skstiles612 | Oct 31, 2010 |
English, K. (2002). Francie. New York: Sunburst.



0374424594



Set in the late 1940s or early 1950s. Francie lives with her mother and brother in the segregated Alabama while her father works and sends money from Chicago. Francie helps her mother work various jobs and attends school while she dreams of being able to move north and have access to “possibilites”. She faces bullying and many small injustices under segregation. When a teenager she is teaching to read is accused of attempting to murder a white man, Francie faces the choice of whether or not to help him with the risk that will make life become more difficult for her family and all of the other blacks living in her town.



While this well-written book is not a formal mystery, Francie’s love for Nancy Drew novels and her clever ways of getting back at those who torment her add a sense of tension that helps the book feel like a historical mystery.



Also worth noting, Francie does complicate issues of race beyond whites=evil, blacks=victims. There are a few white characters who are presented in a positive light and some black characters who Francie is less than fond of for understandable reasons.



Activities to do with the book:



There are multiple references to other works of literature, including Nancy Drew mysteries, War and Peace and the poems of Langston Hughes that a teacher could base lessons around. A teacher could also emphasize the power of literacy, since many of the supporting characters wish they could read as Francie does.



A teacher could also use this book as a basis for lessons on American history, including information on transportation, economic conditions, criminal justice and segregation.



When discussing segregation, this is a good book to show the subtle forms of racism and discrimination that occurred on a daily basis. A daring teacher could also consider whether some of these small injustices still continue in present-day American society as well.



Another way of connecting this text to recent events is to consider how assumptions over Jesse’s guilt or innocence were divided along racial identity. A teacher could draw parallels to judgments people made about OJ Simpson when he was on trial for murder.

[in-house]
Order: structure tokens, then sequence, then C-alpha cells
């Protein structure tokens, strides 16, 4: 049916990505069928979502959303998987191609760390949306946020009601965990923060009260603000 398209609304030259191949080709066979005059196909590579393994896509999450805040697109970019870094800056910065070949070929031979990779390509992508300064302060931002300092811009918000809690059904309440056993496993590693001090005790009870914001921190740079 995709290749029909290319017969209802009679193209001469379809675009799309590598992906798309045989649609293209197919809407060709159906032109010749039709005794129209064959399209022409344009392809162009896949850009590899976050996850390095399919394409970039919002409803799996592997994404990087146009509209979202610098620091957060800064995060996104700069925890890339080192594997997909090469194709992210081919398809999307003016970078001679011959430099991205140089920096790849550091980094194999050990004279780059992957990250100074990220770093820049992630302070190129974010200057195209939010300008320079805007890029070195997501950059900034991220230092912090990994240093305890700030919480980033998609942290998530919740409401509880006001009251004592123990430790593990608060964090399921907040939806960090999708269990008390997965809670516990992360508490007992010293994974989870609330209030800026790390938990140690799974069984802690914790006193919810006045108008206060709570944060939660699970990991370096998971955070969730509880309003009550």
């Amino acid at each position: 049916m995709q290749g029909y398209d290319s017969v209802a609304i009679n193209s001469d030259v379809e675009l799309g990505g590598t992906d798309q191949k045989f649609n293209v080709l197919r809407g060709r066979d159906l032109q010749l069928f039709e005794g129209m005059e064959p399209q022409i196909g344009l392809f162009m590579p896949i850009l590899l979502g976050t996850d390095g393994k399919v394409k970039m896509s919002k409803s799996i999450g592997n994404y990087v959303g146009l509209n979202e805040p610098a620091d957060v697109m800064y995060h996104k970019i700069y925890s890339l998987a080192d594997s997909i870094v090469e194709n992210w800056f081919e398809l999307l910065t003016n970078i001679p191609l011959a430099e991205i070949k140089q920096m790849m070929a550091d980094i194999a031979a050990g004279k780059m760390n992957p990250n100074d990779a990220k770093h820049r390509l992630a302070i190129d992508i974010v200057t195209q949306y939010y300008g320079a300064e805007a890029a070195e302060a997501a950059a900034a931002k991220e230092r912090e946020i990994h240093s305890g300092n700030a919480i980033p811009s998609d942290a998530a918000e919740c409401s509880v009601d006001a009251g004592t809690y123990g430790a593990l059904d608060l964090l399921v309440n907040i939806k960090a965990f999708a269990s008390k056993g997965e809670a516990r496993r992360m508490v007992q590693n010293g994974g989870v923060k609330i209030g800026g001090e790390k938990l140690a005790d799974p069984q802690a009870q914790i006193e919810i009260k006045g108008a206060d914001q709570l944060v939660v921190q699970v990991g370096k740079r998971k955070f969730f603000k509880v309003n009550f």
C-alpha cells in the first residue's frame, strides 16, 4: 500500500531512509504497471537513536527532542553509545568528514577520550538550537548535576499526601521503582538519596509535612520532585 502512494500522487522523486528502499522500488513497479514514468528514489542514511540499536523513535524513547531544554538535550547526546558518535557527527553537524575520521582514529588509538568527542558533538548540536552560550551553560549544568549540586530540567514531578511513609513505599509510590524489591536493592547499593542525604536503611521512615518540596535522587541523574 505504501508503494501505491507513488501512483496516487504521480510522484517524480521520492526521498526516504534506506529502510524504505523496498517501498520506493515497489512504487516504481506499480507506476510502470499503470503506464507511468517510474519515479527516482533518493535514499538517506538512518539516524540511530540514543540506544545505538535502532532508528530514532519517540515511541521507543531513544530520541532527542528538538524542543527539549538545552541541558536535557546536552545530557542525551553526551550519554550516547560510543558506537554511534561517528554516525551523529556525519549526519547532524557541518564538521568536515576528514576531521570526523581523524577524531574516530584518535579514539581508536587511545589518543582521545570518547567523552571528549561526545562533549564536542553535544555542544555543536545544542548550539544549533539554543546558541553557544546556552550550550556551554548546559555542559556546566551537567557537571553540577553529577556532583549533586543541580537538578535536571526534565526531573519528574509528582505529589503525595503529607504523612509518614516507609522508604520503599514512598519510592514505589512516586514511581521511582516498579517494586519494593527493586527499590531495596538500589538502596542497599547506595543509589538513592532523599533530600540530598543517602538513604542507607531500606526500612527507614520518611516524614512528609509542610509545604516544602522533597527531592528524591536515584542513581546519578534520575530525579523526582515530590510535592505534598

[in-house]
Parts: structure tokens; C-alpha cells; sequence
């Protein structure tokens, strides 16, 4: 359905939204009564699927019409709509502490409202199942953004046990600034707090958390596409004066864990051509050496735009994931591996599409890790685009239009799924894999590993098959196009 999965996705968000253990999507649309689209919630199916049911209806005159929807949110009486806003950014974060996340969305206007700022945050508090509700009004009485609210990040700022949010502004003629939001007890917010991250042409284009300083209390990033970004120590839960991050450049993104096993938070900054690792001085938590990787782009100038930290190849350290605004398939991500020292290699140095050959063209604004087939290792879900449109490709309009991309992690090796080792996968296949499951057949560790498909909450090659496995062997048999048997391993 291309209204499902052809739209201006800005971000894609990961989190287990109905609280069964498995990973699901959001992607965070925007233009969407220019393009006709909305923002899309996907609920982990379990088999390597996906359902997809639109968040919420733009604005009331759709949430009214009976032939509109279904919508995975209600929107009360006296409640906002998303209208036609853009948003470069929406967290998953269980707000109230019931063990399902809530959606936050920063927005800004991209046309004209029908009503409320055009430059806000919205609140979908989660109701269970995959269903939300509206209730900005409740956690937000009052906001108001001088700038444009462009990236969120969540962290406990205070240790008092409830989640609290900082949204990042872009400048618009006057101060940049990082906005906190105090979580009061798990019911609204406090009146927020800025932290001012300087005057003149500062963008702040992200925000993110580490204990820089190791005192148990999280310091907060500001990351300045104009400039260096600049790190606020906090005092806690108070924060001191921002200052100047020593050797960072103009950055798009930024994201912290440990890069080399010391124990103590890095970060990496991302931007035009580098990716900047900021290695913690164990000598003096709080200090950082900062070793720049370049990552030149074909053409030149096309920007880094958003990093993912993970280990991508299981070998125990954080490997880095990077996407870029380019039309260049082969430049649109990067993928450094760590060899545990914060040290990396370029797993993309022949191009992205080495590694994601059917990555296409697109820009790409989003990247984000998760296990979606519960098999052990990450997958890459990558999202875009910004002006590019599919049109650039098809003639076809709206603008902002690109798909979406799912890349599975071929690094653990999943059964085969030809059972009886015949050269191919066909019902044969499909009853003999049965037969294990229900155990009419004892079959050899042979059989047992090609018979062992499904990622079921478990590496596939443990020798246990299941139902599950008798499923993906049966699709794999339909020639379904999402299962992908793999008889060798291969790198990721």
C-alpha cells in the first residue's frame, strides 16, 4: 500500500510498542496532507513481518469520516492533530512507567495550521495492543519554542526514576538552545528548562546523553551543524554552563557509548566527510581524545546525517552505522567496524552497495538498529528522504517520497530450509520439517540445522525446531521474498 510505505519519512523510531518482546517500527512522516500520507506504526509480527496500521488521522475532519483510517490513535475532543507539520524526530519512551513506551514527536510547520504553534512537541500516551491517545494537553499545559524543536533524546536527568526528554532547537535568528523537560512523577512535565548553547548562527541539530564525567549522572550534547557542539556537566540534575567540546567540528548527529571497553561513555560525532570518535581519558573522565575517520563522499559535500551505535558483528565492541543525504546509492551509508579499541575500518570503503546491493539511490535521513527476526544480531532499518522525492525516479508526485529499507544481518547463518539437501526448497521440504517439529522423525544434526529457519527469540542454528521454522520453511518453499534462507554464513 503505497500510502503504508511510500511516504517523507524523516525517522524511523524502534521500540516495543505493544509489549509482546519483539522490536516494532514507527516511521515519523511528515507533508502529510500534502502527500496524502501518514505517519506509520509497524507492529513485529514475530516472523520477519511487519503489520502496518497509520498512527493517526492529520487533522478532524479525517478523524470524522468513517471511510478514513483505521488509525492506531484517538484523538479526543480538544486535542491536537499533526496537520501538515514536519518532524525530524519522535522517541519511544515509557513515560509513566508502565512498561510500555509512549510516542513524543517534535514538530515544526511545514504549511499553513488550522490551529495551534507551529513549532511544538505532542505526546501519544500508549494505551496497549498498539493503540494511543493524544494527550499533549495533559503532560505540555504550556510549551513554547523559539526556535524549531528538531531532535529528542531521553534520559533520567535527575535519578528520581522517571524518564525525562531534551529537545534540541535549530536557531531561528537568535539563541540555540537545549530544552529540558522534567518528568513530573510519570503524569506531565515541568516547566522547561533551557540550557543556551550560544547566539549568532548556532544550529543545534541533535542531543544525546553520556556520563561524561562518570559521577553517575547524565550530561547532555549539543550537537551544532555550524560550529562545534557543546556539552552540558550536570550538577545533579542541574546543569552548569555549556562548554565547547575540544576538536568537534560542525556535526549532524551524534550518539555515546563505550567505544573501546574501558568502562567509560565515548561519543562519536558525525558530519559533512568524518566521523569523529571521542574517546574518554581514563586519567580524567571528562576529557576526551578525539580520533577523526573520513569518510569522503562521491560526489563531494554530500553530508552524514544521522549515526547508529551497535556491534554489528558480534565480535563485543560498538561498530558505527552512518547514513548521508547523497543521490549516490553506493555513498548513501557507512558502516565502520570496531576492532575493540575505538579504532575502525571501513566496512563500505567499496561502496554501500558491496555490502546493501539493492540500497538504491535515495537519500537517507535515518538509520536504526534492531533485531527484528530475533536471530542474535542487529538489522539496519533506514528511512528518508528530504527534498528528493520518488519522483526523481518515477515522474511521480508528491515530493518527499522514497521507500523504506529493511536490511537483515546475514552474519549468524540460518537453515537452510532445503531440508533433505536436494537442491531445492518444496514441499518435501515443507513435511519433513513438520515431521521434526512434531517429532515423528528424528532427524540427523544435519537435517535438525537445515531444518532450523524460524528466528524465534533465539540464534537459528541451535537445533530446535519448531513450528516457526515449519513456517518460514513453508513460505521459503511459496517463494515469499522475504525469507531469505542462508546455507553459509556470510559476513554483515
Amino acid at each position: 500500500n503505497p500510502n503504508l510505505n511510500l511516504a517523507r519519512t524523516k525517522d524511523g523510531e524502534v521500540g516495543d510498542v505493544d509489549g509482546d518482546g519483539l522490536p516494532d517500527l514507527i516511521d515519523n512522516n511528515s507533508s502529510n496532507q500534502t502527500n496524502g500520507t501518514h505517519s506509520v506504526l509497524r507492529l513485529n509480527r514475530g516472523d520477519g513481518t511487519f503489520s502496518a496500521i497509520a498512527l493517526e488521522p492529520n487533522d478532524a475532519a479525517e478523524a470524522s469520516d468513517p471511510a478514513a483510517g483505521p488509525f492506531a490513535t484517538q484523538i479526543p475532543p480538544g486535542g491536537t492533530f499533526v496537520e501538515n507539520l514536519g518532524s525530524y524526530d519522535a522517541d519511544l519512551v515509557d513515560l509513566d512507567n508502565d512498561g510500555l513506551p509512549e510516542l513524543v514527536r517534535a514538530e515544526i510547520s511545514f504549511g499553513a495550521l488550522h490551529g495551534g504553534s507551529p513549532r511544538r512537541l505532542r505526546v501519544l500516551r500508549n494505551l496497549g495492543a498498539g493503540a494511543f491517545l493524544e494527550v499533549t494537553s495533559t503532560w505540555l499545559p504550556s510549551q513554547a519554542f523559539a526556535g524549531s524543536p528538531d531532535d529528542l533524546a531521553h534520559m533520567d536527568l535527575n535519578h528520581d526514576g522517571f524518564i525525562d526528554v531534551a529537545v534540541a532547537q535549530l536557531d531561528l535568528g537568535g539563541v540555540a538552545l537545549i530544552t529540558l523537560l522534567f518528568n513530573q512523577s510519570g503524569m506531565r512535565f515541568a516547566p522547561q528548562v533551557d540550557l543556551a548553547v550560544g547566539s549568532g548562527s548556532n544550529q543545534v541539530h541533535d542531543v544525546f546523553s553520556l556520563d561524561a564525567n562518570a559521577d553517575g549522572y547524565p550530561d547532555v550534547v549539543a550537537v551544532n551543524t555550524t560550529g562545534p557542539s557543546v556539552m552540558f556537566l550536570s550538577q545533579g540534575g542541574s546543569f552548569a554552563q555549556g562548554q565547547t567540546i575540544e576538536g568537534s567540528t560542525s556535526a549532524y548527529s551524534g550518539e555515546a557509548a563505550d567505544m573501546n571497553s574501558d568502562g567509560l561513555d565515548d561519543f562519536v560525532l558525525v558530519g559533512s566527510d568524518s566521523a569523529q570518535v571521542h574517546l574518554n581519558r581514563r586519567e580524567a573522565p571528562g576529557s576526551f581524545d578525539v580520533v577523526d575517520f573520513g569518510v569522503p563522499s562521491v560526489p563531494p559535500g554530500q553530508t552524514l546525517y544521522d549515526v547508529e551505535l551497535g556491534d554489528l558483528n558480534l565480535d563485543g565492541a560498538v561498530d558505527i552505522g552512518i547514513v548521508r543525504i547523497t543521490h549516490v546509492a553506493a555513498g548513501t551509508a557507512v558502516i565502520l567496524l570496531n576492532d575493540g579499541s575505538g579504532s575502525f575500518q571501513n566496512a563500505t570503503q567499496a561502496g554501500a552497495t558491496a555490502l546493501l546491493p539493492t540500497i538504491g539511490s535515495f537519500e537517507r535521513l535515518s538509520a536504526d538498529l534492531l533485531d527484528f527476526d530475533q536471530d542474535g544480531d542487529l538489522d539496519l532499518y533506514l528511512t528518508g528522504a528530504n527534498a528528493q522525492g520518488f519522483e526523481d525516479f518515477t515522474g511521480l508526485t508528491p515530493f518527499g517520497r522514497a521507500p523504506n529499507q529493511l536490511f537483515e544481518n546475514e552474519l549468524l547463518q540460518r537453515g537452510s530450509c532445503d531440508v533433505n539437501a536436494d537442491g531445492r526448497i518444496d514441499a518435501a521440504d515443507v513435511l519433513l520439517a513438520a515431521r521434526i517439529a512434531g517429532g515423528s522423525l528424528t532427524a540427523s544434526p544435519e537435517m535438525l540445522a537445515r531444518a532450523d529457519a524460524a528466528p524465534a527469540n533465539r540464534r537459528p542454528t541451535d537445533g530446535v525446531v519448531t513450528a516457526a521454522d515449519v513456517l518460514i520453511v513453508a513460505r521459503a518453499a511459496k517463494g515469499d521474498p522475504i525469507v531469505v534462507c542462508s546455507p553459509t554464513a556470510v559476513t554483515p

Favorite Quotes:



“I did something to that cat, I admit it. But that cat did something to me first” (p. 3).



"I was innocent, but the world had decided to make me guilty. Why did I feel so guilty?" (p. 61).

“God had blessed me with knowing I could fight my way out of my circumstances, if need be” (p. 63).

For more of my reviews, check out sjkessel.blogspot.com.
  SJKessel | May 4, 2009 |
Francie’s Daddy has moved to Chicago to work on the Railroad and promises to send for them; those promises keep stacking up with no keeping it in sight. The Weaver’s live in the colored section of Noble, Alabama--Three Notch Road. Francie and Prez’s Mama stands strong against egregious racism and bigotry, but manages through hard work, and clever quick thinking to prevent life in this situation to trod them down. Helping Jesse, the boy Francie decided she would teach to read, when he is, of course, unfairly accused and hunted, brings jeopardy to their family. English does not merely present a black injustice diatribe; there are the Augustines and Clarissas as well, but seeking to explicate life in the South and how it felt to live there from the perspective of a 13 yr. old girl.
If You Liked This, Try: Yolonda’s Genius by Carol Fenner, Winners Take All by Fred Bowen, Once on This Island by Gloria Whelan, Vision of Beauty: The Story of Sarah Breedlove Walker by Kathryn Lasky, The Cabin Faced West by Jean Fritz.
Awards: Coretta Scott King. ( )
  avcr | Dec 15, 2007 |